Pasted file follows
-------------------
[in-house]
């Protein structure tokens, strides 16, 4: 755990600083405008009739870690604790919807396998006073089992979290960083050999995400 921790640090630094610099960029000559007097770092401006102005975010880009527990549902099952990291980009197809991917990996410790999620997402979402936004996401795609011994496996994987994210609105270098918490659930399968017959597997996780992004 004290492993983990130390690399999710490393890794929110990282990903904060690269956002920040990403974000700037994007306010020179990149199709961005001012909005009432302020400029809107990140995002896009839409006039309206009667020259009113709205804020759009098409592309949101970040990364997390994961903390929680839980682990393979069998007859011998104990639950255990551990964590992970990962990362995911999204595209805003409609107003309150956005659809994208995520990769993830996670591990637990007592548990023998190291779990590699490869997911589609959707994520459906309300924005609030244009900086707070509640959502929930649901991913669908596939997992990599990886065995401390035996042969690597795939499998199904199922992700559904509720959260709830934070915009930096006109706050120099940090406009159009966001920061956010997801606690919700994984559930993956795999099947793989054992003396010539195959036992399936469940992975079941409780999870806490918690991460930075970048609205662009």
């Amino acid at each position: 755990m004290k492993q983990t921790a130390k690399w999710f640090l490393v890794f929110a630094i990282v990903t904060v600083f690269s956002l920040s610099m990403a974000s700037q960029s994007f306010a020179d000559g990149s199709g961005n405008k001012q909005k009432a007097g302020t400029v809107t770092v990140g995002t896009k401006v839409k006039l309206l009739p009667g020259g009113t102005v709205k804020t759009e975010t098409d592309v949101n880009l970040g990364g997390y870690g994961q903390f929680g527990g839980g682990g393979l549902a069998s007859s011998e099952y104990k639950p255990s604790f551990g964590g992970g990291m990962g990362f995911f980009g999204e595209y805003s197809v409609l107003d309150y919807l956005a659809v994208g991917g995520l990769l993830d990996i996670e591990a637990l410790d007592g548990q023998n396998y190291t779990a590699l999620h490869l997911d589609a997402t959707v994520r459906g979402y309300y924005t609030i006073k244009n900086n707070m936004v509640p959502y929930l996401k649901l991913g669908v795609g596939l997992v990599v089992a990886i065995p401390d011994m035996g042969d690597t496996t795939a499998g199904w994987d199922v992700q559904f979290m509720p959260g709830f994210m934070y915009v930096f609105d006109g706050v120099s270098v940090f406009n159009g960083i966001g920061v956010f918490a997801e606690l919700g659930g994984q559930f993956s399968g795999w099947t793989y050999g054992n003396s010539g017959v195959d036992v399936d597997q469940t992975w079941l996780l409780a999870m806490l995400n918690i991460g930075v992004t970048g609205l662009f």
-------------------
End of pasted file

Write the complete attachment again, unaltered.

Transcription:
[in-house]
């Protein structure tokens, strides 16, 4: 755990600083405008009739870690604790919807396998006073089992979290960083050999995400 921790640090630094610099960029000559007097770092401006102005975010880009527990549902099952990291980009197809991917990996410790999620997402979402936004996401795609011994496996994987994210609105270098918490659930399968017959597997996780992004 004290492993983990130390690399999710490393890794929110990282990903904060690269956002920040990403974000700037994007306010020179990149199709961005001012909005009432302020400029809107990140995002896009839409006039309206009667020259009113709205804020759009098409592309949101970040990364997390994961903390929680839980682990393979069998007859011998104990639950255990551990964590992970990962990362995911999204595209805003409609107003309150956005659809994208995520990769993830996670591990637990007592548990023998190291779990590699490869997911589609959707994520459906309300924005609030244009900086707070509640959502929930649901991913669908596939997992990599990886065995401390035996042969690597795939499998199904199922992700559904509720959260709830934070915009930096006109706050120099940090406009159009966001920061956010997801606690919700994984559930993956795999099947793989054992003396010539195959036992399936469940992975079941409780999870806490918690991460930075970048609205662009």
């Amino acid at each position: 755990m004290k492993q983990t921790a130390k690399w999710f640090l490393v890794f929110a630094i990282v990903t904060v600083f690269s956002l920040s610099m990403a974000s700037q960029s994007f306010a020179d000559g990149s199709g961005n405008k001012q909005k009432a007097g302020t400029v809107t770092v990140g995002t896009k401006v839409k006039l309206l009739p009667g020259g009113t102005v709205k804020t759009e975010t098409d592309v949101n880009l970040g990364g997390y870690g994961q903390f929680g527990g839980g682990g393979l549902a069998s007859s011998e099952y104990k639950p255990s604790f551990g964590g992970g990291m990962g990362f995911f980009g999204e595209y805003s197809v409609l107003d309150y919807l956005a659809v994208g991917g995520l990769l993830d990996i996670e591990a637990l410790d007592g548990q023998n396998y190291t779990a590699l999620h490869l997911d589609a997402t959707v994520r459906g979402y309300y924005t609030i006073k244009n900086n707070m936004v509640p959502y929930l996401k649901l991913g669908v795609g596939l997992v990599v089992a990886i065995p401390d011994m035996g042969d690597t496996t795939a499998g199904w994987d199922v992700q559904f979290m509720p959260g709830f994210m934070y915009v930096f609105d006109g706050v120099s270098v940090f406009n159009g960083i966001g920061v956010f918490a997801e606690l919700g659930g994984q559930f993956s399968g795999w099947t793989y050999g054992n003396s010539g017959v195959d036992v399936d597997q469940t992975w079941l996780l409780a999870m806490l995400n918690i991460g930075v992004t970048g609205l662009f």